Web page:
The Florida legislature officially adjourned on May 1, 2015, which can be considered to be one of the worst legislative sessions in the past decade. Annually, Clean Water Action gives the overall session a grade and our state leaders received an unflattering grade of a D-. Why the low rating? Learn more here.
Make sure President Obama knows that you want him to put drinking water first by ending the power plant industry’s unlimited permit to pollute our rivers, lakes, and bays with toxic wastewater. . Many coal plants discharge their wastewater in rivers, streams and lakes directly upstream of drinking water intakes and some of these vital drinking water sources have been contaminated with arsenic, lead, mercury and other nasty chemicals. In September 2015, EPA will finalize the first ever national water pollution standards to limit the amount of toxic metals, nutrients and other harmful pollutants that are dumped into our water.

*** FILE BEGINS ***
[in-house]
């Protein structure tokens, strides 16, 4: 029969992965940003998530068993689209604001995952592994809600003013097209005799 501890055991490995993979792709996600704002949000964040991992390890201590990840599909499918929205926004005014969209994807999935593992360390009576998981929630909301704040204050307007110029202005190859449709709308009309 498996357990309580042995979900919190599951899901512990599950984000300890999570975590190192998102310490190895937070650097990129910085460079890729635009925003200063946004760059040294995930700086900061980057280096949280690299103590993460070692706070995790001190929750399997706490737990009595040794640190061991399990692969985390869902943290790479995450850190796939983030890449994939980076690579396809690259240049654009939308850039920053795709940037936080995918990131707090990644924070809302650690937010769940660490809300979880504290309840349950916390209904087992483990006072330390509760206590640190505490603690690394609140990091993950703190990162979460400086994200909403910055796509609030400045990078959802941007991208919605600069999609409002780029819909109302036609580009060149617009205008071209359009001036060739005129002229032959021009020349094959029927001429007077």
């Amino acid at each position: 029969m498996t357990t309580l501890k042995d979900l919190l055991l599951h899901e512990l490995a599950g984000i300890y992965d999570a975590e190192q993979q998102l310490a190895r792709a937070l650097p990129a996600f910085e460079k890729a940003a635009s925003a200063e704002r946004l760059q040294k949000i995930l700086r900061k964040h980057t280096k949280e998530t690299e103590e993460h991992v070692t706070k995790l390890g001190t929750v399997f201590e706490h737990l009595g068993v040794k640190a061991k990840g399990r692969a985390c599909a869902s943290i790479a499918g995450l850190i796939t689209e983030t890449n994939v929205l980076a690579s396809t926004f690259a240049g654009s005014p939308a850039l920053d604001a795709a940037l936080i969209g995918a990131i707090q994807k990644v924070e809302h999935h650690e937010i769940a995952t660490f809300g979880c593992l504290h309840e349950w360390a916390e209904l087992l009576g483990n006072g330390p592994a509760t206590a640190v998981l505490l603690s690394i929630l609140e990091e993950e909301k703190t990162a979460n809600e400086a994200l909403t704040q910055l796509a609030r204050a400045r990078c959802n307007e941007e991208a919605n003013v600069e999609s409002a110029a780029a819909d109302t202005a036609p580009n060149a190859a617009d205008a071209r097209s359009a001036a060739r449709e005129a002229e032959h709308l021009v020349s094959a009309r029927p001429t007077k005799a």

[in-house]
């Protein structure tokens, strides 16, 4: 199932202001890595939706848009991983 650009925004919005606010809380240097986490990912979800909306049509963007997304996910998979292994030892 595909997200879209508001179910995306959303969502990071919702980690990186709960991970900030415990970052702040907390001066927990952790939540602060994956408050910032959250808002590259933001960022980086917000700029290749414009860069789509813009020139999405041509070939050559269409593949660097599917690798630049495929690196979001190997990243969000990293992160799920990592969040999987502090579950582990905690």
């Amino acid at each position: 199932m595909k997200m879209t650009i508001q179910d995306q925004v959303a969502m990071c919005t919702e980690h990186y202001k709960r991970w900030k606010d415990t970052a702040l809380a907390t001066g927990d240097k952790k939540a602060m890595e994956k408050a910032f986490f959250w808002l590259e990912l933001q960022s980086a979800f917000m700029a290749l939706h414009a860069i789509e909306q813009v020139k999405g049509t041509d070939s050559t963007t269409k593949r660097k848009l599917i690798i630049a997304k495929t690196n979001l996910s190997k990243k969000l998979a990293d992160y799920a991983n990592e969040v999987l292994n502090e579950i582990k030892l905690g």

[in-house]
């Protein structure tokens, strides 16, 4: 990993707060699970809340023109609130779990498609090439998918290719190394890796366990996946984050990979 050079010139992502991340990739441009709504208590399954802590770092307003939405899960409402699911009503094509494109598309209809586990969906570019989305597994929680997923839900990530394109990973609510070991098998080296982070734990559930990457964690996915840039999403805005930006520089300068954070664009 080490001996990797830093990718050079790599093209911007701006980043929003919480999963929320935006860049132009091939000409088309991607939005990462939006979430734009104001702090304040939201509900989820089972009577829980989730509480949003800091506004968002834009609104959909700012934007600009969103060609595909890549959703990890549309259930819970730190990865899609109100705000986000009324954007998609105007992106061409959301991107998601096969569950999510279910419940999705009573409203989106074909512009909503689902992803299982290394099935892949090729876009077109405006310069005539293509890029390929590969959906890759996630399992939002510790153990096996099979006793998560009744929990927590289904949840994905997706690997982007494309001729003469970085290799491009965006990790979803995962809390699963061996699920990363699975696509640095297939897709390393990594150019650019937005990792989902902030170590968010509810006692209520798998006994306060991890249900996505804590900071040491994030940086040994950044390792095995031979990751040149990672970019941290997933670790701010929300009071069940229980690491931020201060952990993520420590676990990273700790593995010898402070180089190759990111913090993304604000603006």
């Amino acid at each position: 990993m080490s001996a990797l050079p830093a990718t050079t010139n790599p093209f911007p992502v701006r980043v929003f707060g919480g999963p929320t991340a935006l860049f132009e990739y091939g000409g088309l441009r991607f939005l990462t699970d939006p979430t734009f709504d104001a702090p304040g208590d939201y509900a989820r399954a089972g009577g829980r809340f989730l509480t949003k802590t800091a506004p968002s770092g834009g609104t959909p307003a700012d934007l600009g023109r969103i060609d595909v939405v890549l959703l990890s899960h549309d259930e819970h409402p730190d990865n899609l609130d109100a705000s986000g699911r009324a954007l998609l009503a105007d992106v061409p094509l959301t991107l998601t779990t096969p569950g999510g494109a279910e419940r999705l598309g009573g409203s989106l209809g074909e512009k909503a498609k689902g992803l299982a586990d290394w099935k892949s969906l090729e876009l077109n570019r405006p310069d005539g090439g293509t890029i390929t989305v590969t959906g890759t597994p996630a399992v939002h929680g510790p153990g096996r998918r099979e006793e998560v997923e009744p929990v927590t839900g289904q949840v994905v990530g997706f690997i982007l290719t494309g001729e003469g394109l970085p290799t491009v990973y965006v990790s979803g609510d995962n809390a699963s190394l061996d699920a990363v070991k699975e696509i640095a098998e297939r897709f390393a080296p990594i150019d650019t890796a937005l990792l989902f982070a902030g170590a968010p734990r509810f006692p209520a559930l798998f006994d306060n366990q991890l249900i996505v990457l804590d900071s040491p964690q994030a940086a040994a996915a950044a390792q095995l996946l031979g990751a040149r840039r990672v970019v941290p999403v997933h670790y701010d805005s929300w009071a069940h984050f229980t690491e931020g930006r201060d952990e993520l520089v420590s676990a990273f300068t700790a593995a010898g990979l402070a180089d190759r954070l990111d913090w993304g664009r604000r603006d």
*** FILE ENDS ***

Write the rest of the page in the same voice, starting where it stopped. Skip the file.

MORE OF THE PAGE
America’s Everglades is a globally unique and invaluable natural resource for Florida. Over one-third of Floridians – nearly 7 million people – get their daily water supply from the Everglades. It is vitally important to improve water quality, restore water flow, and protect remaining native habitat to ensure this incredible resource will be an asset to Florida’s communities for generations to come.
Cancer, infertility, learning and developmental disabilities, and early puberty are rising at alarming rates. Studies show links between toxic chemicals used in consumer products -- like baby products, school supplies, personal care items, and cookware -- and many of these negative health trends. Chemicals must be tested for health and human safety standards to ensure that our communities will be protected from the known toxic chemicals that currently plague consumer products Floridians use in our homes, schools, and businesses every day.
Every day coal burning power plants dump millions of pounds of toxic laced ash into Florida's surface and ground waters. This irresponsible handling of coal ash leaves our residents and natural resources unprotected from exposure to arsenic, mercury, chromium and many other harmful substances. We must work to ensure that coal ash is property handled and stored so Florida’s public health and water resources are not compromised.